Lawrence and Douglas County

Lawrence and Douglas county

Local Weather Watcher: October summary and more discussion about whether North Lawrence storm was a microburst

November 12, 2017

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Lawrence resident Daniel Klinger is a former meteorological technician with the National Weather Service who now gathers local weather data as a hobby. Look for monthly reports from Daniel, or anytime after the Lawrence area has experienced a major weather event. You can also check out his blog at lawrenceksweather.com

Summary: October is usually good for watching the leaves turn. This year it provided plenty for weather watchers too: A really cold Halloween, quite a bit of rain, and a wind storm that indeed may have been a microburst.

Local Weather Watcher Daniel Klinger

Local Weather Watcher Daniel Klinger

Temperature: The average high temperature was near 70 degrees and the average low was about 45 degrees. Overall, this was 1.3 degrees above normal.

Coldest day: Trick-or-treaters had a weather trick pulled on them this year. Oct. 31 reached a high of only 38 degrees under cloudy skies, following an overnight low of 21 degrees. That was the coldest reading of the month. Halloween ended up being 21 degrees below normal. A few snowflakes even fell around town in the afternoon. Some areas in the region such as Topeka, received a few tenths of an inch of snow on the leaves and grass.

Warmest day: Take your pick between Oct. 2 or Oct. 3. The month topped out at 86 degrees on Oct. 2. But the warmest day overall — averaging the high and the low temperature — was Oct. 3, with a high of 85 and low of 66. That was 15 degrees above normal.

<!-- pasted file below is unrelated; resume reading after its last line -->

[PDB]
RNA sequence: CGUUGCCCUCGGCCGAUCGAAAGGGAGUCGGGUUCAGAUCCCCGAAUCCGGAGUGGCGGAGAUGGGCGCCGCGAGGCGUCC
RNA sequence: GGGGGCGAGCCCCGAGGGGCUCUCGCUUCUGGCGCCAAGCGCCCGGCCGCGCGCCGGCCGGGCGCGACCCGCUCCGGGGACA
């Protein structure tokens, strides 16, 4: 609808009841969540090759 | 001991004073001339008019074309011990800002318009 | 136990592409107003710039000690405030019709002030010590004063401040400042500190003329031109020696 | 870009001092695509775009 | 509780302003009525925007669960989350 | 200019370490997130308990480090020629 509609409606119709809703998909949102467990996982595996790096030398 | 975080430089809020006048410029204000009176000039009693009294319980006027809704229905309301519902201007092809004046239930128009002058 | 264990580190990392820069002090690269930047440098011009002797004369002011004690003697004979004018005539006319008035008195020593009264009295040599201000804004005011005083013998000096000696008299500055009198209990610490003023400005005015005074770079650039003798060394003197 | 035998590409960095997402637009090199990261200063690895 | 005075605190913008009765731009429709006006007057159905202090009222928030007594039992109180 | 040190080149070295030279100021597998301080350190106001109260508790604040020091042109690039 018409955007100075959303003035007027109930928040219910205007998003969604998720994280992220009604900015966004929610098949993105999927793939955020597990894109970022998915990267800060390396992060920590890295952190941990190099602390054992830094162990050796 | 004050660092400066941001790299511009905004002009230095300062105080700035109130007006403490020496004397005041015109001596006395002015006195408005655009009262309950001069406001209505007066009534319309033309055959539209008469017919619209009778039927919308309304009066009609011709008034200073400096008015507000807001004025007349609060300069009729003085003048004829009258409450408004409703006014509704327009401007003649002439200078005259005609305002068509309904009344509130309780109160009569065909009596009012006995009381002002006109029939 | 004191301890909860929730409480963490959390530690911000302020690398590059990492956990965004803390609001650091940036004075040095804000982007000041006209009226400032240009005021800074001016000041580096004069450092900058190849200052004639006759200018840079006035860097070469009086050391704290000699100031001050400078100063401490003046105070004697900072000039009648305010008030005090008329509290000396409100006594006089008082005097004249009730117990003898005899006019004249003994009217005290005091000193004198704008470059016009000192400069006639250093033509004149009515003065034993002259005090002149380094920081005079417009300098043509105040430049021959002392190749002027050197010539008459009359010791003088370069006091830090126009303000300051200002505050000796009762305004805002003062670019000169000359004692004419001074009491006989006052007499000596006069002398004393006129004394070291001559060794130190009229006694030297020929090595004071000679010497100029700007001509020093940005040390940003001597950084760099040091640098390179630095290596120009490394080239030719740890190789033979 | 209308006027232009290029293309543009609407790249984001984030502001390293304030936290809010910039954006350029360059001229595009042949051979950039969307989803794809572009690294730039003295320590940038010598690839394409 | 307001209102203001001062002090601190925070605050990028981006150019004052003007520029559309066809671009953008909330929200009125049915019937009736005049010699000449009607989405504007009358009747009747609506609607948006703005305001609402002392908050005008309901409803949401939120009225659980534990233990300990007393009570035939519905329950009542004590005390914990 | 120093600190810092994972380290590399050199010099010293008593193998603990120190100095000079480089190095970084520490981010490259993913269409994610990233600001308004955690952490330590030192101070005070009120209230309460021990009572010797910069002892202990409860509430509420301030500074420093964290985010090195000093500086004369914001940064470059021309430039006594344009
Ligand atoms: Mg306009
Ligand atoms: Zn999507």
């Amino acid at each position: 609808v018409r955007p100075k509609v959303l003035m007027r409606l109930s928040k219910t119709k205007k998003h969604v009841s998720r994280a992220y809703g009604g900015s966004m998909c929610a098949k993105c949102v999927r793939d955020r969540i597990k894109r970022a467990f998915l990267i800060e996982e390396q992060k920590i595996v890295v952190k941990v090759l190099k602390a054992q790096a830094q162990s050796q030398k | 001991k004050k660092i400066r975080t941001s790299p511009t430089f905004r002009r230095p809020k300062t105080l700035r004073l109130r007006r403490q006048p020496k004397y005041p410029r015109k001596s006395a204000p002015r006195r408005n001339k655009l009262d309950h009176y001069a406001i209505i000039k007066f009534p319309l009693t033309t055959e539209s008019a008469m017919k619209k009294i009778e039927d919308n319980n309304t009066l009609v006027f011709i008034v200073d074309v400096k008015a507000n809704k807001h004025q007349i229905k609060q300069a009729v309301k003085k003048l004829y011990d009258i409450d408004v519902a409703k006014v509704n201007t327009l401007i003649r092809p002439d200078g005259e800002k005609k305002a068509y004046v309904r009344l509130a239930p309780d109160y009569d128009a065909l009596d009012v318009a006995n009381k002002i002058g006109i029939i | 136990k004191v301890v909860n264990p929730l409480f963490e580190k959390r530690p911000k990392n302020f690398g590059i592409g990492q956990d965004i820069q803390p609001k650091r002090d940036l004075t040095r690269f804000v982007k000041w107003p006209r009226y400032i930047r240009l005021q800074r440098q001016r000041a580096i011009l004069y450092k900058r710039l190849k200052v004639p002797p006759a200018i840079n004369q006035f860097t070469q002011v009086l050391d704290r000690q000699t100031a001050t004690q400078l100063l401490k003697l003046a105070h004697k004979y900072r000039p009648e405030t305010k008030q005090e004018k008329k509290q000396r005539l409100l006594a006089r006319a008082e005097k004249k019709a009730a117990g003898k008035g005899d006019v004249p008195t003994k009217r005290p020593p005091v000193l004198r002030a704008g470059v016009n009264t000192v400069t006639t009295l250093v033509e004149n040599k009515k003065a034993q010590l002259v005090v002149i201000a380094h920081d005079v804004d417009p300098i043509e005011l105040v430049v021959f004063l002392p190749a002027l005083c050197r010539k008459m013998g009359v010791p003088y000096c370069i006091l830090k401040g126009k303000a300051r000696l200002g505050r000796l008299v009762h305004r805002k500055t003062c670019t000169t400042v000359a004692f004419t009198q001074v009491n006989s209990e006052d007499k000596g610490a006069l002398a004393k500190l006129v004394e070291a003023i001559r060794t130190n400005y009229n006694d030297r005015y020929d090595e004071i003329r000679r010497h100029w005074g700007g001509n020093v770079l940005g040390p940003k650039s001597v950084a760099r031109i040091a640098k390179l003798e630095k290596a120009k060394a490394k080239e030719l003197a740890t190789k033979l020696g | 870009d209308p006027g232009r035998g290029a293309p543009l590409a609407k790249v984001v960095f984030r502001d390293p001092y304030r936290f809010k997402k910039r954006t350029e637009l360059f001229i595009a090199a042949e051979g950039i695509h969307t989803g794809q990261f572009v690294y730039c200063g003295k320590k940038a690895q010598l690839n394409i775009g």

Rainfall: The average rainfall totals from our seven volunteer weather observers across the city was 5 inches. That is 2.88 inches above normal for October.

Wettest day: From late Oct. 21 to early Oct. 22, a vigorous storm front dropped 2.41 inches of rain on Lawrence, according to the average reading of our seven rain gauges. The airport, where the National Weather Service has its gauges, received 2.30 inches. Oct. 14 also had a storm that produced 1.13 inches of rain.

Year-to-date: Lawrence already has received 44.06 inches of rain through October. That is about 10 inches above the normal amount, which is 34.9 inches.

Strongest winds: Oct. 14 probably was the day that produced the most memorable weather. A gust of 72 miles per hour was recorded at the Lawrence Municipal Airport. (Originally we were told the National Weather Service gauges were down, it turns out some data was recorded through a back-up battery system.) The data indicates a 72 mile per hour gust out of the south at 4:27 p.m.. The strong winds started with a first peak gust of 37 miles per hour four minutes earlier. It appears the airport caught the north portion of a “wet microburst” that focused its power primarily across the northeast quarter of the city, particularly North Lawrence.

Looking ahead: November brings a 14-degree drop in average temperature — the greatest of the three calendar months of autumn. However, November usually sees some mild and pleasant days, as well. So, enjoy the rest of the last calendar month of autumn — leaves and all.

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